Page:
What is dog plaque?

What is dog plaque? dog plaque

Dog plaque is a common concern and reason for pet owners to visit their vet.

Oral hygiene is an important part of dogs’ overall health and wellbeing. If your pet’s teeth aren’t kept clean, they can become coated in plaque, which may lead to dental problems.

Plaque is a sticky film of bacteria that constantly forms on teeth. Bacteria in plaque produce acids after you eat or drink. These acids can destroy both enamel and cause cavities and gingivitis (gum disease). Plaque can also develop under the gums on tooth roots and break down the bones that support teeth.

Plaque is a colourless to pale yellow and when it is colourless it can be harder to detect, so it’s important to maintain dog dental care.

What causes dog plaque?

Plaque develops when foods containing carbohydrates (sugars and starch) are frequently left on the teeth. Bacteria that live in the mouth thrive on these foods, producing acids as a result. If the bacteria deposits from plaque on teeth aren’t removed through regular brushing, they can cause problems and tartar build up.

What is the difference between plaque and tartar on dog’s teeth?

Plaque is a soft, clear or yellow film of bacteria that can be removed by brushing dog’s teeth. If plaque sits on teeth too long, it hardens to create tartar, which usually has a darker colour.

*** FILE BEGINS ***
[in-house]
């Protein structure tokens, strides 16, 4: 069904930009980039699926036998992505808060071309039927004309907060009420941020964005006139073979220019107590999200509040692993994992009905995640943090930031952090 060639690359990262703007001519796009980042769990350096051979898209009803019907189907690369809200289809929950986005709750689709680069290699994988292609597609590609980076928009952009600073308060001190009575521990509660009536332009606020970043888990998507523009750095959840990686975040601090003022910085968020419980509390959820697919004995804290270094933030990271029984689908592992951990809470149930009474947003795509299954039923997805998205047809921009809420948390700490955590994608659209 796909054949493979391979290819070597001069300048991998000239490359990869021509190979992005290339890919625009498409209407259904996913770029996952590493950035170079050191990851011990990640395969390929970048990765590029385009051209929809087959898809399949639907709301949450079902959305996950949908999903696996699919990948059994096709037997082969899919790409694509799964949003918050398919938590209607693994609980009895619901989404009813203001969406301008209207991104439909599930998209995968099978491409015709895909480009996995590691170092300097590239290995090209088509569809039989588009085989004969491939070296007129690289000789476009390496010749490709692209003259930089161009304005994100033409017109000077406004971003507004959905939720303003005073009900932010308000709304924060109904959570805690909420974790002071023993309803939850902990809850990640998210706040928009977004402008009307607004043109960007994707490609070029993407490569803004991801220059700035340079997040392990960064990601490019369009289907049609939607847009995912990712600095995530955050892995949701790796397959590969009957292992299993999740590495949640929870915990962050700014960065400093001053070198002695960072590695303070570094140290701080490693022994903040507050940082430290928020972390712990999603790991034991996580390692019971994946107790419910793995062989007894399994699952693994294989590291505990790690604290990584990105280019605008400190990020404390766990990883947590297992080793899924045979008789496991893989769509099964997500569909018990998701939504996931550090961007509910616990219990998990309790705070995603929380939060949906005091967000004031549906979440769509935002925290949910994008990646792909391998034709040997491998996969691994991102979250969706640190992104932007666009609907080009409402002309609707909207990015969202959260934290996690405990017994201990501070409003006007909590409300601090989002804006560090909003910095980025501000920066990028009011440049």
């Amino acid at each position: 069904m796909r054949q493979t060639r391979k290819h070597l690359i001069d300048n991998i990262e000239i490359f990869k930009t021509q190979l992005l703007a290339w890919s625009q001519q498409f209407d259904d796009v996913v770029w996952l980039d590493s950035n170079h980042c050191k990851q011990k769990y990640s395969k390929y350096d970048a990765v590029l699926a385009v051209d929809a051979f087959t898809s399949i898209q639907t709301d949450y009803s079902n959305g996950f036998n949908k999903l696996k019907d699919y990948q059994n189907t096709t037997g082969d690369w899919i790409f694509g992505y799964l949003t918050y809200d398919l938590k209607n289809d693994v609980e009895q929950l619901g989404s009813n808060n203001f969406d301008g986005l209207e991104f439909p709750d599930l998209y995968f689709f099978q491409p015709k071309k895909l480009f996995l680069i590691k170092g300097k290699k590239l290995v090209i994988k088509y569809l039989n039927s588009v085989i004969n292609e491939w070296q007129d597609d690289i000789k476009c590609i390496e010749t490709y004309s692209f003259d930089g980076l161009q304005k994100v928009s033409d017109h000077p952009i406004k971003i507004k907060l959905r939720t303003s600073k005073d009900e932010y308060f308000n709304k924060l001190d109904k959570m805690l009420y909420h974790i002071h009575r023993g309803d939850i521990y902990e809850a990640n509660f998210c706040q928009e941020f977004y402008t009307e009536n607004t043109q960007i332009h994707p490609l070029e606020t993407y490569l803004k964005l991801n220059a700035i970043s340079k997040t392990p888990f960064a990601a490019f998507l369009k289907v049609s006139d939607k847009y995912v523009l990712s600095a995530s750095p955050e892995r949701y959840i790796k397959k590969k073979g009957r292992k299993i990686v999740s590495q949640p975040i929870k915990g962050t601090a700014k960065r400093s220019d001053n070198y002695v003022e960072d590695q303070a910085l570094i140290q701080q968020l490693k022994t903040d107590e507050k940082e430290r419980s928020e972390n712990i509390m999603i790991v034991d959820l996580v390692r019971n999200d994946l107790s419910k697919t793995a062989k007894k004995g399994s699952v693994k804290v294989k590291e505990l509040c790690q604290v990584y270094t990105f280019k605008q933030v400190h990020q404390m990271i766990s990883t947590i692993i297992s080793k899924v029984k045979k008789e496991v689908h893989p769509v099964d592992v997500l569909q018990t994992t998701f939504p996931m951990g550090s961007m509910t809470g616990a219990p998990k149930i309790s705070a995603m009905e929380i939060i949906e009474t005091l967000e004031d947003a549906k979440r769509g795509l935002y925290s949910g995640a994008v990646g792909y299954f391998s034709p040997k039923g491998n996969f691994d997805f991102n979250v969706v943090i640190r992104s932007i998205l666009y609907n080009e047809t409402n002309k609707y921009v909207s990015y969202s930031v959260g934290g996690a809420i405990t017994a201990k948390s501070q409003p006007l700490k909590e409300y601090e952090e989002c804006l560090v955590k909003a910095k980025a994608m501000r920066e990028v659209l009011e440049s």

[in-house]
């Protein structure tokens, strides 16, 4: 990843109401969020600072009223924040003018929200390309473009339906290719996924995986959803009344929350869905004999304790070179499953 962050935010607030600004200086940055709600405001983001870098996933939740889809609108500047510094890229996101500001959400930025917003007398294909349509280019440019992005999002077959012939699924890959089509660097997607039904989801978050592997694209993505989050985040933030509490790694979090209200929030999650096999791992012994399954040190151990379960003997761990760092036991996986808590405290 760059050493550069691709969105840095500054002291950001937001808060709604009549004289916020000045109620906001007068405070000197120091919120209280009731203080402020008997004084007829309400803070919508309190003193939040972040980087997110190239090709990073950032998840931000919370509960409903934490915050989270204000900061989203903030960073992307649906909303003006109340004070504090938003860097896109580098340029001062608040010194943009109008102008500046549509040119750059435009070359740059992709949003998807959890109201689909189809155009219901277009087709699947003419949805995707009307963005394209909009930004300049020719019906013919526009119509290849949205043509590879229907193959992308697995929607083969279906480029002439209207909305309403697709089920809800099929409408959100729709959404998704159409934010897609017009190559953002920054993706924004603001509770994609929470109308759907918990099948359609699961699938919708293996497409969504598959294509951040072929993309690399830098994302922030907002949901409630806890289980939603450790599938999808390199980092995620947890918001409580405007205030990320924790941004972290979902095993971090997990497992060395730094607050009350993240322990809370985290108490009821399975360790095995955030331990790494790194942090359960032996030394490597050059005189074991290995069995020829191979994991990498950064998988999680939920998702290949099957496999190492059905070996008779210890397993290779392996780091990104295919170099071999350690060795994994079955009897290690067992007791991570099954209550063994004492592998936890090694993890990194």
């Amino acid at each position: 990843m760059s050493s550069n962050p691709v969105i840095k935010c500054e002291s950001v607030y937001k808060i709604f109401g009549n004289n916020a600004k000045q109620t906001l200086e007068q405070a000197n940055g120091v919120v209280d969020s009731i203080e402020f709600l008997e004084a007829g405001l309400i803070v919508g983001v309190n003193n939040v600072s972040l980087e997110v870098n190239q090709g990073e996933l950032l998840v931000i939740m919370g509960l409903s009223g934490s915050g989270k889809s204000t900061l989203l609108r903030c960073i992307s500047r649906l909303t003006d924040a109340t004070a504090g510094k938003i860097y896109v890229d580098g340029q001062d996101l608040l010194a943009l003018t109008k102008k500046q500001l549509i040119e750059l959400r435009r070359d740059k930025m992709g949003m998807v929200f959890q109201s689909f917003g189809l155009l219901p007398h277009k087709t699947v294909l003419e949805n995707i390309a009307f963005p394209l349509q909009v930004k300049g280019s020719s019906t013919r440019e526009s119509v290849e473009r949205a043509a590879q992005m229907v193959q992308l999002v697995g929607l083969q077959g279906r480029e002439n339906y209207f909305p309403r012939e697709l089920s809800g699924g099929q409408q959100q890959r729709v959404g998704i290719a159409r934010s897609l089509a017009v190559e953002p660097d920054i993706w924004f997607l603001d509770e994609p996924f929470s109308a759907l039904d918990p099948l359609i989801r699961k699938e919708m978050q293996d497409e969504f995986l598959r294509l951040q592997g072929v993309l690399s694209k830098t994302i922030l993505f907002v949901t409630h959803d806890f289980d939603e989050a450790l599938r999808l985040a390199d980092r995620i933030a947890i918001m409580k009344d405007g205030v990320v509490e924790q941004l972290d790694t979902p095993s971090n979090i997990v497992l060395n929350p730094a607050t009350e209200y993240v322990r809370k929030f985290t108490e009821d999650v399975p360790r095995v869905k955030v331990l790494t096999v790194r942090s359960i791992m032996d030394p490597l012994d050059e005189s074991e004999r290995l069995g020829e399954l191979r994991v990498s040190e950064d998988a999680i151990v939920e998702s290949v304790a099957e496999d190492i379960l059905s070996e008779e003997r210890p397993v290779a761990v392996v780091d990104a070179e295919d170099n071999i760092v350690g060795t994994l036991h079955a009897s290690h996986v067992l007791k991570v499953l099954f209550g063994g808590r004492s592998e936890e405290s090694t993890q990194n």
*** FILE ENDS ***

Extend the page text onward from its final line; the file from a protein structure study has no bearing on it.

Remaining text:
There is a misconception that only a veterinary professional can remove tartar on dogs teeth, however nutraplaque is a 100% natural plaque and tartar remover which provides an advanced double action to help aid oral health and hygiene.

Common signs of dog teeth plaque include:

  • Inflamed gums
  • Discoloured teeth
  • Loss of teeth
  • Bad breath
  • Pus inside the mouth

Certain breeds are more prone to dog plaque. Small dogs and toy breeds tend to be most likely to develop dental issues. This is because small breeds have smaller mouths, which means they tend to be at a higher risk of overcrowding.

Overcrowding can damage teeth in your dog’s mouth and lead to more plaque or other dental conditions. Another disadvantage of having a small mouth is that dog tooth plaque and tartar tends to build up quickly. This excess build-up of tartar can lead to more serious dental problems.

If you are worried about your dog’s teeth, speak to your vet who can monitor and is best placed to offer advice.


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